USA: 12 Minnesotans indicted in terror probe
Oh America – when are you going to learn that being democratic doesn’t mean allowing your sworn enemies to live amongst you and build their places of worship in your cities? America’s brand of democracy is going to come and bite them in the behind, and of course the rest of the world will follow suite as they try to keep up with what America does…
A massive terrorism investigation reached deeper into Minnesota Thursday.
Federal officials in Washington, D.C., announced the indictments of 14 people — including 12 Minnesotans — for allegedly providing support to a Somali terrorist organization with ties to Al-Qaida. That number includes two Rochester women who were arrested at their homes Thursday morning.
Amina Farah Ali, 33, and Hawo Mohamed Hassan, 63, both naturalized American citizens, are the first women to be charged in what has been called one of the most sweeping counterterrorism investigations since the attacks of 9/11. They have been charged with fundraising for Al-Shabab, which the United States has classified as a terrorist organization.
Attorney General Eric Holder said of the charges: “These indictments and arrests — in Minnesota, Alabama and California — shed further light on a deadly pipeline that has routed funding and fighters to Al-Shabab from cities across the United States.”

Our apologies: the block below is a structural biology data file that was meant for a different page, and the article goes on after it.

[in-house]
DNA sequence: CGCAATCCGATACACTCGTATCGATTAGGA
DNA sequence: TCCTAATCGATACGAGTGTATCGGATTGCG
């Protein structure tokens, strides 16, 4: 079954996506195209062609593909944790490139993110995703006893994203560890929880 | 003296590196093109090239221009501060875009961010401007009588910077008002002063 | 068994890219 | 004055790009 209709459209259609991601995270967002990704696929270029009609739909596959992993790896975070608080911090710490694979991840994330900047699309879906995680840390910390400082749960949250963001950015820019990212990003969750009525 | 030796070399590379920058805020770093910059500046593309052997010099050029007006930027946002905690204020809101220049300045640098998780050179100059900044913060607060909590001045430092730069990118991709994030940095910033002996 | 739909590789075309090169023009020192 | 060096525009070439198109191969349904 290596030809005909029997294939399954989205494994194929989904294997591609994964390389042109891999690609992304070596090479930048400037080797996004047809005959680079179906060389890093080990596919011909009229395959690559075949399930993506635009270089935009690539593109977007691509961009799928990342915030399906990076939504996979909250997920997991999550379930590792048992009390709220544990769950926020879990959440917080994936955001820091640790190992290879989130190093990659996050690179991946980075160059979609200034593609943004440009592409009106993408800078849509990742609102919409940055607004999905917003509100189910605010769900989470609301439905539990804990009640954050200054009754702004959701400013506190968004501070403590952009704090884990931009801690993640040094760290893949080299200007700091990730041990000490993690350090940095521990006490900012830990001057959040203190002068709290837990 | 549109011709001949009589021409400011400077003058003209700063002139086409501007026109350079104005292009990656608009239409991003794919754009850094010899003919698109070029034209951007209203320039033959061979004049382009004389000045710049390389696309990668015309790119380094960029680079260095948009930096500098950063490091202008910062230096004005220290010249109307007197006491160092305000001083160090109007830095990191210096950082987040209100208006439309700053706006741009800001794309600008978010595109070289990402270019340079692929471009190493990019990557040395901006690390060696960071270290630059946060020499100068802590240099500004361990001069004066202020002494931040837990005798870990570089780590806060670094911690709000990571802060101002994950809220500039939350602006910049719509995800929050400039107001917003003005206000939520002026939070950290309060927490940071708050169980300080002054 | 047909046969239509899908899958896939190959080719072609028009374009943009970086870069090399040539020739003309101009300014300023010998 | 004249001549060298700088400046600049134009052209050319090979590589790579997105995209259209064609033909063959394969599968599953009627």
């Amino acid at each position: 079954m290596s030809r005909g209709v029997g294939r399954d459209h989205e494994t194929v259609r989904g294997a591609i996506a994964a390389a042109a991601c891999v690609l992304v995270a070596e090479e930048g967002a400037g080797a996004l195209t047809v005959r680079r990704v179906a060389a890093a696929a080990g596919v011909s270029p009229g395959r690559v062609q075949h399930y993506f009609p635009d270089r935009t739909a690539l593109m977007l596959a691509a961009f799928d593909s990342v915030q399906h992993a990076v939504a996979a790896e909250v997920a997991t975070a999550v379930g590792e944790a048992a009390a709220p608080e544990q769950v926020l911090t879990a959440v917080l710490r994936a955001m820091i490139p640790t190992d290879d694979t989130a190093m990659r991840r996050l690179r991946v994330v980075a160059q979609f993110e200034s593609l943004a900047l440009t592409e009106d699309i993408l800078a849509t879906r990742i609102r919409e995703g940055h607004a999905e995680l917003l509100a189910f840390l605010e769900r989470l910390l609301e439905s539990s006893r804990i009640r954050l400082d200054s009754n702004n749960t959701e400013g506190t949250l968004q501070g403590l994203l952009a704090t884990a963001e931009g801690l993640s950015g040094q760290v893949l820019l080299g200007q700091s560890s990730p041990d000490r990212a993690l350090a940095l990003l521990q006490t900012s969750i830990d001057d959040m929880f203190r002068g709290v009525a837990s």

That pipeline has led directly to Minnesota, where at least 20 young local Somalis have been recruited by Al-Shabab to go overseas and fight. Five have since died in Somalia’s civil war. Another Minneapolis man, a convert to Islam, was killed. Five others have pleaded guilty to charges in connection to the case. Another sits in jail in the Netherlands, awaiting extradition.
According to the indictments unsealed Thursday, Hassan and Ali communicated by phone with members of Al-Shabab in Somalia and then worked to raise money for the group here in Minnesota.
Advertising that their fundraising was to help the poor and needy in their homeland, the women went door-to-door to raise funds. They also tapped into teleconferences — group chat lines used by the Somali community to share news. Sometimes, investigators said, the women were more brazen, openly appealing for money to support Al-Shabab and its work to further violent jihad, or holy war.
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